COUNCIL bosses have successfully applied for powers which will enable them to close alleyways in areas where they pose a crime risk.
The plan was announced by local environment quality minister Alun Michael as part of a Government bid to cut crime throughout the UK.
Halton was one of only 11 authorities to provide sufficient evidence to the Government that closing rights of way in certain areas would help to reduce opportunities to criminals.
Applications were made by 15 local authorities for 78 areas to be considered, supported by evidence from police and community groups.
Mr Michael said: 'For many people living in areas of Halton blighted by crime and vandalism, this is very good news.
'These alleyways have given burglars easy access to the back of houses or provided an easy escape from police.
'In other places they have become sheltered havens for drug dealers or have become an easy target for vandals.
'The evidence we have viewed in the applications has demonstrated to us that residents and neighbourhood groups in Halton feel very strongly that these rights of way have become a serious detriment to their communities.
'At the same time, they no longer serve the purposes for which they were designed many decades ago, such as providing an access point for people collecting trash.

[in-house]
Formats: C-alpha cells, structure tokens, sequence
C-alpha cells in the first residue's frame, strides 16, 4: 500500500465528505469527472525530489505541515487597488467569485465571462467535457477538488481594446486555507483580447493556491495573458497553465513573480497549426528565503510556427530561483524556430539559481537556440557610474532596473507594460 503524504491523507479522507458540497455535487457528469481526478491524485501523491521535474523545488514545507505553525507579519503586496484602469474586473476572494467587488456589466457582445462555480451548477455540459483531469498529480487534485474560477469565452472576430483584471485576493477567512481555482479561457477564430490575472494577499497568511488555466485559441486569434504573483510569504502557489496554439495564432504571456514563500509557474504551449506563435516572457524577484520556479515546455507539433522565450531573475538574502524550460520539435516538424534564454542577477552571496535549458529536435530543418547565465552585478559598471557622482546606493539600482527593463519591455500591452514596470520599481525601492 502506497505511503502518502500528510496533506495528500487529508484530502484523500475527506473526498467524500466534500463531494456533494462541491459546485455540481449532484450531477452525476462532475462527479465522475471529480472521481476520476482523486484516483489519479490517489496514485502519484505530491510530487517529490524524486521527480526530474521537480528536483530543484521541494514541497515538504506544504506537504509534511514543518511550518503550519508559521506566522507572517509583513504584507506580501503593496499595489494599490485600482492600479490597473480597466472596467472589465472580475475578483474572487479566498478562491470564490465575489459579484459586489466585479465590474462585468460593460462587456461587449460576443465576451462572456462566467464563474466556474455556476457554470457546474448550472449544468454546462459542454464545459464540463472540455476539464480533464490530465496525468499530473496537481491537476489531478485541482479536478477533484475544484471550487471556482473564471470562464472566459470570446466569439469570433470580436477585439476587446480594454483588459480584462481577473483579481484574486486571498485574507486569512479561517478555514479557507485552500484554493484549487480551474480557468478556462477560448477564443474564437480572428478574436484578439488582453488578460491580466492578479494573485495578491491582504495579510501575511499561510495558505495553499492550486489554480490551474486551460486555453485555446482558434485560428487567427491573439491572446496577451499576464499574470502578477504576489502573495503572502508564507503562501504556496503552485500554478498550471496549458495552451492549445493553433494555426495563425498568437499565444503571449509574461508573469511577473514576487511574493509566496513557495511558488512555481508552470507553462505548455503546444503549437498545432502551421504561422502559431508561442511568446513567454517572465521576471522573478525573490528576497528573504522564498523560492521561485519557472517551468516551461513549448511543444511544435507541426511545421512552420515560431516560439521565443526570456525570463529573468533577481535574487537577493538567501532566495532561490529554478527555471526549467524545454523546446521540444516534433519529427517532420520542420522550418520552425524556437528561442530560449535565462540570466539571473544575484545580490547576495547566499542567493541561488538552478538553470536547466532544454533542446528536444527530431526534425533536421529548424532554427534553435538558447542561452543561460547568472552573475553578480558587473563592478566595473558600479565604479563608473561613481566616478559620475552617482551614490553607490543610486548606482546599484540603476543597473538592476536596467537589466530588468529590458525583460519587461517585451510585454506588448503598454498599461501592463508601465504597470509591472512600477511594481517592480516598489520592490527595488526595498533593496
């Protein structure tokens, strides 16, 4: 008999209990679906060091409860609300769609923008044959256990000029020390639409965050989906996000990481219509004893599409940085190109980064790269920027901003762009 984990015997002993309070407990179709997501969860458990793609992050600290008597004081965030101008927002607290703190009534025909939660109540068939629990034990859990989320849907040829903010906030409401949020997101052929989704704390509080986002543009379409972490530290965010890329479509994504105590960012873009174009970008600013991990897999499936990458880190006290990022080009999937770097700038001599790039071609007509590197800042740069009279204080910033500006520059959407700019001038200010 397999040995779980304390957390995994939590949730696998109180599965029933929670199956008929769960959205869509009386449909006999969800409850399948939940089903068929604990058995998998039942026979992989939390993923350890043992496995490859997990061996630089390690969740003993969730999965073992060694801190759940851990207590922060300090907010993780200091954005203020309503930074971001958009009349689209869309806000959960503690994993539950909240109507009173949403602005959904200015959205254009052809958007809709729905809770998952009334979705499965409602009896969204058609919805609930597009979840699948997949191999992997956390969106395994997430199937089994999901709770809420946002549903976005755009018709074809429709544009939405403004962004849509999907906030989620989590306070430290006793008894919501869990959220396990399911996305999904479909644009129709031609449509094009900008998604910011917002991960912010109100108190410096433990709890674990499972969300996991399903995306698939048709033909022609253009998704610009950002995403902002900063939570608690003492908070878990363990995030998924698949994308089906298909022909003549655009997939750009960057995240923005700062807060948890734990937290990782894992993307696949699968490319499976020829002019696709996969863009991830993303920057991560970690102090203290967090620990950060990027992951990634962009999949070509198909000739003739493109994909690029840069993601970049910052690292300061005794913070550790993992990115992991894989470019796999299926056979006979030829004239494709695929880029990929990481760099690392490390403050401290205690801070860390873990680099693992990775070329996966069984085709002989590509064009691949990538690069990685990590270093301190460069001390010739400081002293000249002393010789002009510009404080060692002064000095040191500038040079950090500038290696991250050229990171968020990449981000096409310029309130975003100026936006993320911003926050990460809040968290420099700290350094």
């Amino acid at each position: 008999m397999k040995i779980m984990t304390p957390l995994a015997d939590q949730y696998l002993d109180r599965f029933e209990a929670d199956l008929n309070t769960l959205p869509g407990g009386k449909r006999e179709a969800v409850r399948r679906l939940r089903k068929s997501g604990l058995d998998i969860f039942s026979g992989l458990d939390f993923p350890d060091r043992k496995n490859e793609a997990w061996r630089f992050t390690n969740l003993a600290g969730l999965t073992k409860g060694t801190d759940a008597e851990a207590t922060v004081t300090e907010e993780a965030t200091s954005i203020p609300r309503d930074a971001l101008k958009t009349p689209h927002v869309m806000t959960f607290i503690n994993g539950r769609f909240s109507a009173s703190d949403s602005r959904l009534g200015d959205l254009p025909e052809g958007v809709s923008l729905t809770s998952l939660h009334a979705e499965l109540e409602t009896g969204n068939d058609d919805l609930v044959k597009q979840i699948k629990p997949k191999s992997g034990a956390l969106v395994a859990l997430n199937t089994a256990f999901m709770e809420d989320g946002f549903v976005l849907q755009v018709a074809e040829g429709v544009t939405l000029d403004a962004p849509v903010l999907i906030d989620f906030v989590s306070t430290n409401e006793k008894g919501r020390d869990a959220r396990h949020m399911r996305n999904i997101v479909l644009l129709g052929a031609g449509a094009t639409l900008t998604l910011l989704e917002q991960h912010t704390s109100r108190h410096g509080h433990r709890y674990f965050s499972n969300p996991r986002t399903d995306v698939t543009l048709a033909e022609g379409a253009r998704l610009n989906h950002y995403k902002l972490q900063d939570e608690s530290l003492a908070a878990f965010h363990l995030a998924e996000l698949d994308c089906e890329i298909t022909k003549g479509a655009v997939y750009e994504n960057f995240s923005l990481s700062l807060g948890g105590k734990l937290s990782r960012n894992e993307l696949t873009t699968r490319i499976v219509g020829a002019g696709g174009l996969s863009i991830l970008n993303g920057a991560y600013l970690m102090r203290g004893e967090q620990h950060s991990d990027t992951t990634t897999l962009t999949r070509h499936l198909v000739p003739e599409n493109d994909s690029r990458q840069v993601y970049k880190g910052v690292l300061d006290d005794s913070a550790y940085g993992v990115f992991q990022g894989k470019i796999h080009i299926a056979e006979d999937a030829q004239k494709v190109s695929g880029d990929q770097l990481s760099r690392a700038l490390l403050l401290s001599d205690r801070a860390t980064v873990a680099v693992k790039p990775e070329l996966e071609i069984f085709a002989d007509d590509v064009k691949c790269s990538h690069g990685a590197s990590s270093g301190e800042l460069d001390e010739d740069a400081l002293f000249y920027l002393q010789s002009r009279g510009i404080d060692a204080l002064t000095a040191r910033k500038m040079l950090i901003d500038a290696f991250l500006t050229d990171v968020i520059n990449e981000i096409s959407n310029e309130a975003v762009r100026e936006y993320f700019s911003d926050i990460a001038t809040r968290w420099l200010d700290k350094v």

'But we have been stringent in setting criteria to close rights of way. Local authorities have needed to provide strong evidence that real problems exist in these areas and that other means of crime prevention have failed.
'We have designed the system to avoid the risk that important rights of way might be need-lessly affected.'
The rights of way the council plans to close are all in Widnes town centre.
Cllr Stan Hill, Halton council's executive board member with responsibility for community safety, said: 'The designation of these parts of Widnes is the first step in enabling the authority to close off certain rights of way where crime and anti-social behaviour are currently blighting residents' lives.
'This power will hopefully help all the agencies involved to make the areas safer environments.'
Supt Clive Pownall, divisional commander for Halton, said: 'By reducing the potential for opportunistic crime, we can improve the feeling of safety in the community.'